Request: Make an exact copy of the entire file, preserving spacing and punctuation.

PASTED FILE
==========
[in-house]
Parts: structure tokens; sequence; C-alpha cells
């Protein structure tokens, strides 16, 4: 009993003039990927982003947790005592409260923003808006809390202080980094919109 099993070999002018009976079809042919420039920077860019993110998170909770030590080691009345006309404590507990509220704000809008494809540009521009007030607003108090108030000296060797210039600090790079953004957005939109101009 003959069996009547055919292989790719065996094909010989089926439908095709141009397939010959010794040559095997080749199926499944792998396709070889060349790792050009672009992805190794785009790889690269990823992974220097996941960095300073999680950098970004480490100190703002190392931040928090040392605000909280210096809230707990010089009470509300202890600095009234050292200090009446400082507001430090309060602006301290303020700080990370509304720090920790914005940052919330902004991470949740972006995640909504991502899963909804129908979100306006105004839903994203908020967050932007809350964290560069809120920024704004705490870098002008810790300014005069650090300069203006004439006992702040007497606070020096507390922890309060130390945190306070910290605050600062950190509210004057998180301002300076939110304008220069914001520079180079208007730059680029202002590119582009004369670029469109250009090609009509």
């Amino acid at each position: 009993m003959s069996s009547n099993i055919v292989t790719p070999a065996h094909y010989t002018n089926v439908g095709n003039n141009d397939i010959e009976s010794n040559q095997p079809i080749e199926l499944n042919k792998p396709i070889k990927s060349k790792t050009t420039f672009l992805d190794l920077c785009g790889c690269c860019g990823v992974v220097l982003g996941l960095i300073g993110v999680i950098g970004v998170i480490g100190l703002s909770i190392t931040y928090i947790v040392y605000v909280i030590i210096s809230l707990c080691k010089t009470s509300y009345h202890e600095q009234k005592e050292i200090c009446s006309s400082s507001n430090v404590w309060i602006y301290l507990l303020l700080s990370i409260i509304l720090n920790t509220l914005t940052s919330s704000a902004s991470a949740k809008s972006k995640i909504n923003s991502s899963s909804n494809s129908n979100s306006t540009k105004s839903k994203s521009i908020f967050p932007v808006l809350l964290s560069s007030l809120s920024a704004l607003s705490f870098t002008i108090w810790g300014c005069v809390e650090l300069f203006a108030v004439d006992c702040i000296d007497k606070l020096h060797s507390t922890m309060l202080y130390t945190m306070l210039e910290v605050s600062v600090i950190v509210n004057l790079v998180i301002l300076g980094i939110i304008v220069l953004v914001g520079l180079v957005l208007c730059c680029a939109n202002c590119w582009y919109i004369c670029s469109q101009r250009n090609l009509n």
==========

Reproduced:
[in-house]
Parts: structure tokens; sequence; C-alpha cells
């Protein structure tokens, strides 16, 4: 009993003039990927982003947790005592409260923003808006809390202080980094919109 099993070999002018009976079809042919420039920077860019993110998170909770030590080691009345006309404590507990509220704000809008494809540009521009007030607003108090108030000296060797210039600090790079953004957005939109101009 003959069996009547055919292989790719065996094909010989089926439908095709141009397939010959010794040559095997080749199926499944792998396709070889060349790792050009672009992805190794785009790889690269990823992974220097996941960095300073999680950098970004480490100190703002190392931040928090040392605000909280210096809230707990010089009470509300202890600095009234050292200090009446400082507001430090309060602006301290303020700080990370509304720090920790914005940052919330902004991470949740972006995640909504991502899963909804129908979100306006105004839903994203908020967050932007809350964290560069809120920024704004705490870098002008810790300014005069650090300069203006004439006992702040007497606070020096507390922890309060130390945190306070910290605050600062950190509210004057998180301002300076939110304008220069914001520079180079208007730059680029202002590119582009004369670029469109250009090609009509």
């Amino acid at each position: 009993m003959s069996s009547n099993i055919v292989t790719p070999a065996h094909y010989t002018n089926v439908g095709n003039n141009d397939i010959e009976s010794n040559q095997p079809i080749e199926l499944n042919k792998p396709i070889k990927s060349k790792t050009t420039f672009l992805d190794l920077c785009g790889c690269c860019g990823v992974v220097l982003g996941l960095i300073g993110v999680i950098g970004v998170i480490g100190l703002s909770i190392t931040y928090i947790v040392y605000v909280i030590i210096s809230l707990c080691k010089t009470s509300y009345h202890e600095q009234k005592e050292i200090c009446s006309s400082s507001n430090v404590w309060i602006y301290l507990l303020l700080s990370i409260i509304l720090n920790t509220l914005t940052s919330s704000a902004s991470a949740k809008s972006k995640i909504n923003s991502s899963s909804n494809s129908n979100s306006t540009k105004s839903k994203s521009i908020f967050p932007v808006l809350l964290s560069s007030l809120s920024a704004l607003s705490f870098t002008i108090w810790g300014c005069v809390e650090l300069f203006a108030v004439d006992c702040i000296d007497k606070l020096h060797s507390t922890m309060l202080y130390t945190m306070l210039e910290v605050s600062v600090i950190v509210n004057l790079v998180i301002l300076g980094i939110i304008v220069l953004v914001g520079l180079v957005l208007c730059c680029a939109n202002c590119w582009y919109i004369c670029s469109q101009r250009n090609l009509n």